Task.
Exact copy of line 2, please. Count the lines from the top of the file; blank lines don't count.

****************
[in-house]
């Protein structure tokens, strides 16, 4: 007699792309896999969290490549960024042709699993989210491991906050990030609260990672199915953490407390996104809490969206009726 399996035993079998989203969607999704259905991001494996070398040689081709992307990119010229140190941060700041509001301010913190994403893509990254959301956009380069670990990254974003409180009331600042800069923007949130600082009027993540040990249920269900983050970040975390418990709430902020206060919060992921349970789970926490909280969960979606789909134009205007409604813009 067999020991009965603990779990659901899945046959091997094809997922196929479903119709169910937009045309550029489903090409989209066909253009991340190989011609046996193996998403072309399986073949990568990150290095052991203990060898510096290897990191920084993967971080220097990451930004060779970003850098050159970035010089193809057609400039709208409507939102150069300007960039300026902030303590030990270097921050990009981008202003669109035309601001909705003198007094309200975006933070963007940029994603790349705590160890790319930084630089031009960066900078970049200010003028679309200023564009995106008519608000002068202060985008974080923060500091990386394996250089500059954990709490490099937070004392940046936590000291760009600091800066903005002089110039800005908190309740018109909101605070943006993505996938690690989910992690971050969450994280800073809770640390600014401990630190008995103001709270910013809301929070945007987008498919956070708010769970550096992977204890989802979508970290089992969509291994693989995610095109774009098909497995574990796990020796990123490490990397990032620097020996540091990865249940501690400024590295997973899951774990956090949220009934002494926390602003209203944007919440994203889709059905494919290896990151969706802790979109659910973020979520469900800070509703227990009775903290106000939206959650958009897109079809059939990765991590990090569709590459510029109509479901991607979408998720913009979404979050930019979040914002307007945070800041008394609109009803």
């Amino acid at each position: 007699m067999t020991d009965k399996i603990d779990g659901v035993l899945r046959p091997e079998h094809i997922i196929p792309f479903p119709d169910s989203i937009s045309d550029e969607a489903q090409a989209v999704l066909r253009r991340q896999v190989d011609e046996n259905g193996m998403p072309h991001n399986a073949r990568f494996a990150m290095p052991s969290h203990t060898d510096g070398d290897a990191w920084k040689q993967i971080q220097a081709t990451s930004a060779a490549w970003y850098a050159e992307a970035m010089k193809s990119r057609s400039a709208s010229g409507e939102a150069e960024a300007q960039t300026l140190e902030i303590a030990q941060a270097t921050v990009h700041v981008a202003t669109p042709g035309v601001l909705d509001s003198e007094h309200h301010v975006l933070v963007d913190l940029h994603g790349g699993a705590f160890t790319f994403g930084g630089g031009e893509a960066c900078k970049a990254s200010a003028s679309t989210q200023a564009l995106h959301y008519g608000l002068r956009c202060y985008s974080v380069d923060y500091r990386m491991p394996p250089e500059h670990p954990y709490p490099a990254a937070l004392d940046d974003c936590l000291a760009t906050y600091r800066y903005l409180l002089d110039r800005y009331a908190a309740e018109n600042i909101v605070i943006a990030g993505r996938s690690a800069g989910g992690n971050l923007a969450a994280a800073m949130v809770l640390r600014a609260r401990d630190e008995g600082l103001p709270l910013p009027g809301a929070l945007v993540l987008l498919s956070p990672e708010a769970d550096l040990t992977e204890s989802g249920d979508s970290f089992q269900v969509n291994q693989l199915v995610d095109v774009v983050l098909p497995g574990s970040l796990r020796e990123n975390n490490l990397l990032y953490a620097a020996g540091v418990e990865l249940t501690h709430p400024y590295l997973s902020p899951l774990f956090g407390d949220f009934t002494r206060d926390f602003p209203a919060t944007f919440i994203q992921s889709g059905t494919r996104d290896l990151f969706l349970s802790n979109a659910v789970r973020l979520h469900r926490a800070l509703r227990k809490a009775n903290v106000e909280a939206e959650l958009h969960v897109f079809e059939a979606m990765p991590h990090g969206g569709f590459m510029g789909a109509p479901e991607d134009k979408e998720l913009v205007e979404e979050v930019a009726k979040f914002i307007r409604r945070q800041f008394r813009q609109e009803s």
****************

């Protein structure tokens, strides 16, 4: 007699792309896999969290490549960024042709699993989210491991906050990030609260990672199915953490407390996104809490969206009726 399996035993079998989203969607999704259905991001494996070398040689081709992307990119010229140190941060700041509001301010913190994403893509990254959301956009380069670990990254974003409180009331600042800069923007949130600082009027993540040990249920269900983050970040975390418990709430902020206060919060992921349970789970926490909280969960979606789909134009205007409604813009 067999020991009965603990779990659901899945046959091997094809997922196929479903119709169910937009045309550029489903090409989209066909253009991340190989011609046996193996998403072309399986073949990568990150290095052991203990060898510096290897990191920084993967971080220097990451930004060779970003850098050159970035010089193809057609400039709208409507939102150069300007960039300026902030303590030990270097921050990009981008202003669109035309601001909705003198007094309200975006933070963007940029994603790349705590160890790319930084630089031009960066900078970049200010003028679309200023564009995106008519608000002068202060985008974080923060500091990386394996250089500059954990709490490099937070004392940046936590000291760009600091800066903005002089110039800005908190309740018109909101605070943006993505996938690690989910992690971050969450994280800073809770640390600014401990630190008995103001709270910013809301929070945007987008498919956070708010769970550096992977204890989802979508970290089992969509291994693989995610095109774009098909497995574990796990020796990123490490990397990032620097020996540091990865249940501690400024590295997973899951774990956090949220009934002494926390602003209203944007919440994203889709059905494919290896990151969706802790979109659910973020979520469900800070509703227990009775903290106000939206959650958009897109079809059939990765991590990090569709590459510029109509479901991607979408998720913009979404979050930019979040914002307007945070800041008394609109009803």